(A spoiler-free reflection on Are You The One Season 8)
Every time I see two girls fight over a guy or two guys fight over a girl on this type of show, I always joke about seeing more sexual tension between the two jealous parties than with the person they’re fighting over. That actually happens on Are You The One, for real, and it’s life affirming. It’s like the MTV gods heard me praying at night.
A very strange thing happens on this show- the cast as a whole is more open not only to connections with each other but to their own personal growth. There is more than one occasion in which someone admits they were wrong, apologizes, and changes for the better. Saying Season 8 was the wisest of the Are You The One casts might not sound like much if you’ve seen the other seasons (or any similar reality shows, for that matter), but the wisdom that comes from the trauma of growing up queer doesn’t bar them from the trashy dramatic antics of MTV. Nothing encompassed this season more perfectly than seeing an on-again and off-again “no match” couple drunkenly making out on the floor giggling, “you’re toxic”, “no YOU’RE toxic”. Never have I been more charmed by such self-aware and self-destructive behavior, and I mean that sincerely.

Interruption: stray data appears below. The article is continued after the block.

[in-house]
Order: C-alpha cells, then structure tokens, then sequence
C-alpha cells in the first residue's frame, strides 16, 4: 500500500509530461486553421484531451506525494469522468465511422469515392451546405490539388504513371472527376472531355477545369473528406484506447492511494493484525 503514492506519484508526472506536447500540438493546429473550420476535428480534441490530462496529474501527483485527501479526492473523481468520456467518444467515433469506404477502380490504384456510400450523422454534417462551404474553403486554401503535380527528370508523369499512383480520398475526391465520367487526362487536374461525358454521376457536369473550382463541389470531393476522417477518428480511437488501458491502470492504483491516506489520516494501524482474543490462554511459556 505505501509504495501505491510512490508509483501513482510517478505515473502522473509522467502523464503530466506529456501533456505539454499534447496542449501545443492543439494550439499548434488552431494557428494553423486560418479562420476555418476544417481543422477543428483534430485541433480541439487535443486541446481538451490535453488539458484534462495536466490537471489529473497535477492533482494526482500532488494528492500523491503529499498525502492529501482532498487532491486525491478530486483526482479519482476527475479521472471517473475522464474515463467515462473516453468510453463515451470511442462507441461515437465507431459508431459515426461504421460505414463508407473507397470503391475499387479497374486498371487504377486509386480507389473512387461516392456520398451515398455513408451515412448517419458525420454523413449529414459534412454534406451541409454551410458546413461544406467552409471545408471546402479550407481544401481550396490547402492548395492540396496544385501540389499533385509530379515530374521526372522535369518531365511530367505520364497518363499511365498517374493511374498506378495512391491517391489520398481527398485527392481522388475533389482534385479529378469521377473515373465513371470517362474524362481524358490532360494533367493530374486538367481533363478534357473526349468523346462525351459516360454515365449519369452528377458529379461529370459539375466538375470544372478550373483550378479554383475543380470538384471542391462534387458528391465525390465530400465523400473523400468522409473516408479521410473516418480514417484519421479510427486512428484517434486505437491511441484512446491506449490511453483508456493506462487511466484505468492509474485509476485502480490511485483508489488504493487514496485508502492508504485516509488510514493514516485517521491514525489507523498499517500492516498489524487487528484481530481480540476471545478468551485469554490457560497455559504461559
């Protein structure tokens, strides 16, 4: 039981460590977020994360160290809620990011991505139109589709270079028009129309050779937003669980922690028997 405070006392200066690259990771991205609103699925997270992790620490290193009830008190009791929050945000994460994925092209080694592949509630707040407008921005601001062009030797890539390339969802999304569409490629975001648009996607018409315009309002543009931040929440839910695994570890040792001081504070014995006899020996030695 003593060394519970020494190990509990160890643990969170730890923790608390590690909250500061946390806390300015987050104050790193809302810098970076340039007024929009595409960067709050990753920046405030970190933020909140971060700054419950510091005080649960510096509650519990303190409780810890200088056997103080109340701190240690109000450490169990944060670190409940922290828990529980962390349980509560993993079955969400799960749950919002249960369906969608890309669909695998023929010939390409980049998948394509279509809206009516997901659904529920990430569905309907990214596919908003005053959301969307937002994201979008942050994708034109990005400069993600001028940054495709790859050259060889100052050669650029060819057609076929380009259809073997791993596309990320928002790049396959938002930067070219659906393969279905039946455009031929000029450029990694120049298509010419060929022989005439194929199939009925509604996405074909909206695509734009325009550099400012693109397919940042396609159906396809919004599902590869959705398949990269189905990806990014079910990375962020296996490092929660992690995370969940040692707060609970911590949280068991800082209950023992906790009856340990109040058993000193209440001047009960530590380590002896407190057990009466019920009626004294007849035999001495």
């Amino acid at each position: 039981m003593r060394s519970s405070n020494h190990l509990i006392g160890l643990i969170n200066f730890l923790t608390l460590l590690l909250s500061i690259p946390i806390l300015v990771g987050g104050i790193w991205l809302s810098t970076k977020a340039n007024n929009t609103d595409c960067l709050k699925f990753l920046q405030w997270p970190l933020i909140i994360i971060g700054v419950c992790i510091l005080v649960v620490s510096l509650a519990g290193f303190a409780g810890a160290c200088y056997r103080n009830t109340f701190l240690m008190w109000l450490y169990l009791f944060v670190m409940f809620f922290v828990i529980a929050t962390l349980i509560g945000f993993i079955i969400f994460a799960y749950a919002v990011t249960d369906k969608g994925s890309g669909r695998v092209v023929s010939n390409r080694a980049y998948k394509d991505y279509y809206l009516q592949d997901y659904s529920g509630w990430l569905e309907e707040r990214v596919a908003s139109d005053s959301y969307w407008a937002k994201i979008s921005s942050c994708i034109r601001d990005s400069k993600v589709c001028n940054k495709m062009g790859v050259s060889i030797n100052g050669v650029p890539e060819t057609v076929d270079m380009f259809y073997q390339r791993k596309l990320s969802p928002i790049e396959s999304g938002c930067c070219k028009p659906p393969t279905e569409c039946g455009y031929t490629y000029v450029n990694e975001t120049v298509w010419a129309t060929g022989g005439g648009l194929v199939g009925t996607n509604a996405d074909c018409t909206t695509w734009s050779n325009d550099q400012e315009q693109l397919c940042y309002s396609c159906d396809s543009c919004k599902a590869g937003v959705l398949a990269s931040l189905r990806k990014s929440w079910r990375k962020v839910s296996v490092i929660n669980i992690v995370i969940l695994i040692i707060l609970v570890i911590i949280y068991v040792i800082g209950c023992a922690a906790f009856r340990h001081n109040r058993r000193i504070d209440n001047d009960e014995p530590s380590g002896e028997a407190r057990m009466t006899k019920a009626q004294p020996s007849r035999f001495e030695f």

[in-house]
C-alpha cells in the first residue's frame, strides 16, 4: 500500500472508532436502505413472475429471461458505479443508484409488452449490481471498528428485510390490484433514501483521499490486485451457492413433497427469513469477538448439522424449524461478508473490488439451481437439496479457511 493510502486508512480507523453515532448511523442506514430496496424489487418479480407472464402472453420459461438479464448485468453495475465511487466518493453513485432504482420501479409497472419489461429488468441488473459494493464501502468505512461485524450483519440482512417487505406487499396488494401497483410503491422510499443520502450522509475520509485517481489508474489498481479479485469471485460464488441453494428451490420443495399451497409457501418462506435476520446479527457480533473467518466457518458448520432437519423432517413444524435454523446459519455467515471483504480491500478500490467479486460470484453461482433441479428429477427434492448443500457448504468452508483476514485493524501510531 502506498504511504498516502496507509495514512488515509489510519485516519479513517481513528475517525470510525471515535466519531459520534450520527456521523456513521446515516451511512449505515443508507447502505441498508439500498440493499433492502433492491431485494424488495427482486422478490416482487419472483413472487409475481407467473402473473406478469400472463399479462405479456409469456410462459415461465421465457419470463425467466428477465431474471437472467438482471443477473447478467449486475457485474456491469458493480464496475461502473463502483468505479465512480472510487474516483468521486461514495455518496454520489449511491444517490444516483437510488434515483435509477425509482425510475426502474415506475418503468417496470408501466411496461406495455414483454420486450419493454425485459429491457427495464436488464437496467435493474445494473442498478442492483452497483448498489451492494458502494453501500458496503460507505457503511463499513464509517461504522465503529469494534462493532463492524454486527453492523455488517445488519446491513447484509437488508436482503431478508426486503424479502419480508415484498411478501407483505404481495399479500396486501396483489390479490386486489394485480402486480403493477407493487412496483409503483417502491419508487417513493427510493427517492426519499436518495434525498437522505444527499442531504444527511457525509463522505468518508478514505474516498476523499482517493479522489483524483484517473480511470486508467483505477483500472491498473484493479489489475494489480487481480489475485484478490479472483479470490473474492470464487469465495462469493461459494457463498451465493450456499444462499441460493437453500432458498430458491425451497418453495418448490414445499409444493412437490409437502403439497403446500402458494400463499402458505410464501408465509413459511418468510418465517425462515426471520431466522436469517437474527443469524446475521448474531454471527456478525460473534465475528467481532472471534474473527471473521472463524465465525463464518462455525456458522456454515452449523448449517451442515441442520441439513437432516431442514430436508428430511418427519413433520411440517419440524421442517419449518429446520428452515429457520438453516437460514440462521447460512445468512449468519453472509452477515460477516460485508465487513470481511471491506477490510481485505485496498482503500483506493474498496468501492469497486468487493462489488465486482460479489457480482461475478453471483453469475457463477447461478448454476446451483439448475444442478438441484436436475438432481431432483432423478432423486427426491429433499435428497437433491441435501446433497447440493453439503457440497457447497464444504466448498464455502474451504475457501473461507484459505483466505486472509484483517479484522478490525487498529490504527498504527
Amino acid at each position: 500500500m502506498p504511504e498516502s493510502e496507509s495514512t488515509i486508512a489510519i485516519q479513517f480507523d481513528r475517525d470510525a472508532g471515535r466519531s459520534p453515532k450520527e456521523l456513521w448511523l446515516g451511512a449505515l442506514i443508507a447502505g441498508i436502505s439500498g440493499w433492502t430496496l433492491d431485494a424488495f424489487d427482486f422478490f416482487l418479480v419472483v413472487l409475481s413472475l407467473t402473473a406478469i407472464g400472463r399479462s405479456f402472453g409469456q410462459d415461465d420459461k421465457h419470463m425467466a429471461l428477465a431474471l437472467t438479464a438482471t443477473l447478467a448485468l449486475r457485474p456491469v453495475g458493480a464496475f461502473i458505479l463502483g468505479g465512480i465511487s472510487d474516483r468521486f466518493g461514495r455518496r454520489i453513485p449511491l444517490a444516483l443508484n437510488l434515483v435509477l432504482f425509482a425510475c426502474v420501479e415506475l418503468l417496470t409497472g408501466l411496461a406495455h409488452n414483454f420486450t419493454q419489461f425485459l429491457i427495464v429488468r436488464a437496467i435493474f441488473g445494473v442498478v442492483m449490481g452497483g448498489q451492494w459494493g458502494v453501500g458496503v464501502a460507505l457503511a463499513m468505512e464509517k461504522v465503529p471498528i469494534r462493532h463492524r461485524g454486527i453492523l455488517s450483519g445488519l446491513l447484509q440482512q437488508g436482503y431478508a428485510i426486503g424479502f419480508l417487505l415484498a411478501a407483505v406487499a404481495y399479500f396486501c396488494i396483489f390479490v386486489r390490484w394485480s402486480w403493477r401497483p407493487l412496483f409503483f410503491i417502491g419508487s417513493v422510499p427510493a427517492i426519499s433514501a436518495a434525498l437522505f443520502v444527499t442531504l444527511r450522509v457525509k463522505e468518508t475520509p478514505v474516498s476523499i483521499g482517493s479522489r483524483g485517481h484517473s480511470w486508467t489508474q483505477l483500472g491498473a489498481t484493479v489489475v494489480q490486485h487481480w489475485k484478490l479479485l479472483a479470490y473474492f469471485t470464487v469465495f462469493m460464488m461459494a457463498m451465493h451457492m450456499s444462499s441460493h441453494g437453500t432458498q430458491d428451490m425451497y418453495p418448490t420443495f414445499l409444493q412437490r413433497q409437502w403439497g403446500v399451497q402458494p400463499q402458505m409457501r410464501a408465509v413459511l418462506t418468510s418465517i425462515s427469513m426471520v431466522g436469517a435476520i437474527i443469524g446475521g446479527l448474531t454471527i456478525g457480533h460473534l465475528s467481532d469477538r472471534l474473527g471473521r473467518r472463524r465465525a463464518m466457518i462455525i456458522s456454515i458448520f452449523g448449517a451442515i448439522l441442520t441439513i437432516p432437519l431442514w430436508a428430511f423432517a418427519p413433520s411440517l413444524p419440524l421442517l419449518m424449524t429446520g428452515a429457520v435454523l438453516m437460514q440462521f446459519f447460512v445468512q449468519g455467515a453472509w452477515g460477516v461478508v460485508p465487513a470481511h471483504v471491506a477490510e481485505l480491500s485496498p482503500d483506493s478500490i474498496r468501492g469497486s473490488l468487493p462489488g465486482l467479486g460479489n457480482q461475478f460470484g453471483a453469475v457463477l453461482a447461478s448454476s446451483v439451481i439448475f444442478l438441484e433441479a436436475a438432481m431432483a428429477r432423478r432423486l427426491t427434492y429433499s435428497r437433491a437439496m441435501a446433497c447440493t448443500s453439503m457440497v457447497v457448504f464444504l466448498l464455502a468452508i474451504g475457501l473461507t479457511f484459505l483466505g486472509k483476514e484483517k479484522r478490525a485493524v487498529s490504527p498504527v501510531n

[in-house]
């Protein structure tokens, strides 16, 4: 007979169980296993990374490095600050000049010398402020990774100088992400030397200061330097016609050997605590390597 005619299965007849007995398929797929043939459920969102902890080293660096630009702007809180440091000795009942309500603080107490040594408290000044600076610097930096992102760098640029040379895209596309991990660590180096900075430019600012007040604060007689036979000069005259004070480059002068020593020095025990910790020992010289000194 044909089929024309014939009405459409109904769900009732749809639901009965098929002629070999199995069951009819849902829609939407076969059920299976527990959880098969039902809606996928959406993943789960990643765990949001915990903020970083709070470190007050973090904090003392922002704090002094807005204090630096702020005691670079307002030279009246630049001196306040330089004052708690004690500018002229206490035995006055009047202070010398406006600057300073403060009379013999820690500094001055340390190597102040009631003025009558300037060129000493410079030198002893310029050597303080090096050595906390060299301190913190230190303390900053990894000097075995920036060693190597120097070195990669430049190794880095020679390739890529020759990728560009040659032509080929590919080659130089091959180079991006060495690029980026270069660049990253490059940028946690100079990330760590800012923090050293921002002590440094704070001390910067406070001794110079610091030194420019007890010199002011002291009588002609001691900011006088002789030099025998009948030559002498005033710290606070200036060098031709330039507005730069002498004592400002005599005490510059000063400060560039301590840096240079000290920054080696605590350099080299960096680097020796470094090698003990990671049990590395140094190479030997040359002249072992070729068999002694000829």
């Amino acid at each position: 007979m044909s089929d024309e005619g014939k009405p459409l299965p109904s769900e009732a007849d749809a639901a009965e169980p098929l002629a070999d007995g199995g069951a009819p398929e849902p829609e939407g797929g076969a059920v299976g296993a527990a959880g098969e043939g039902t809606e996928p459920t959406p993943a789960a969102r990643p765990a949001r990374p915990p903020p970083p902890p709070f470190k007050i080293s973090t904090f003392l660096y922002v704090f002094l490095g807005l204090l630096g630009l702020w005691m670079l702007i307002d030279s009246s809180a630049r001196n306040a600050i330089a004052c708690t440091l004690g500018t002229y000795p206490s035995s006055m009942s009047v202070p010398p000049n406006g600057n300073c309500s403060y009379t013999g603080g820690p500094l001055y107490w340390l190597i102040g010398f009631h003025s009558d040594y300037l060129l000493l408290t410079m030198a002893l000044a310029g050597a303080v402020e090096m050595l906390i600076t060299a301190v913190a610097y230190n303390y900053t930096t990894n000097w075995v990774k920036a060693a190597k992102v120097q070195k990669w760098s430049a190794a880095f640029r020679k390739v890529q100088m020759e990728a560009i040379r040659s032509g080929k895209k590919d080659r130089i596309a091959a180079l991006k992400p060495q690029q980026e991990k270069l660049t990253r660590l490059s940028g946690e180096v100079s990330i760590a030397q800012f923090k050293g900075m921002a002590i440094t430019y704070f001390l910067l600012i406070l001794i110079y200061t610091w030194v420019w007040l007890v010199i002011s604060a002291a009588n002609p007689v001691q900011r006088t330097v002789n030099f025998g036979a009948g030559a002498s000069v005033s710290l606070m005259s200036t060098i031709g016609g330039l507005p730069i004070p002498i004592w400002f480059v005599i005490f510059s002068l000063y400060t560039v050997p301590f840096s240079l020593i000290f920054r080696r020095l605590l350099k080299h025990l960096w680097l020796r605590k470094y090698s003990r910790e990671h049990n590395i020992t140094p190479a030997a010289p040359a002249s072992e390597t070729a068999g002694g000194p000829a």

When we talk about media representation of marginalized or oppressed communities, even critics with the purest intentions have fallen into the trap of confusing positive representation with flawless representation. Here’s what I mean- as a result of decades of representing queer people as ugly stereotypes on the rare occasion that they were represented at all, we have set an impossibly high standard for what constitutes a “good” queer character or public figure. Straight people don’t have to be good role models because they aren’t concerned about perpetuating a stereotype, they don’t have the weight of an entire community on their shoulders. If being your honest self means perpetuating a stereotype, do you water yourself down to make people more comfortable? Are You The One Season 8 says “No,” and it’s about god damn time, because straight people have had a monopoly on trashy reality television for the better part of the past twenty years. Believe me, I know you mean well when you say things like “gay couples are so cute, they’re so in love,” but the year is 2019, and it’s time to stop using “love is love” as the end all be all for the right to exist. Up until recently, LGBTQ people had to jump through hoops to prove that their love was authentic and real and passionate and committed in order to gain sympathy from the heterosexual hopeless romantics. It’s time for this to stop. Queer people have as much of a right to be as impulsive and melodramatic and fickle in their dating life as straight people have been for the past century. Bisexuals are promiscuous, you say? Indecisive? Unable to commit? Fine. Here. Put sixteen of the hottest sexually fluid lovable dummies in a secluded Hawaiian beach house and let them do whatever they want without the requirement that they behave themselves in order to appeal to the masses. It’s refreshing. It’s important. It’s something I would’ve auditioned for myself if I had the abs for it. But I watched the finale alone on my couch with real tears welling up in my eyes- not just because I felt seen, but because I am now shamelessly invested in the continued happiness of this dysfunctional mess of a cast. They deserve it.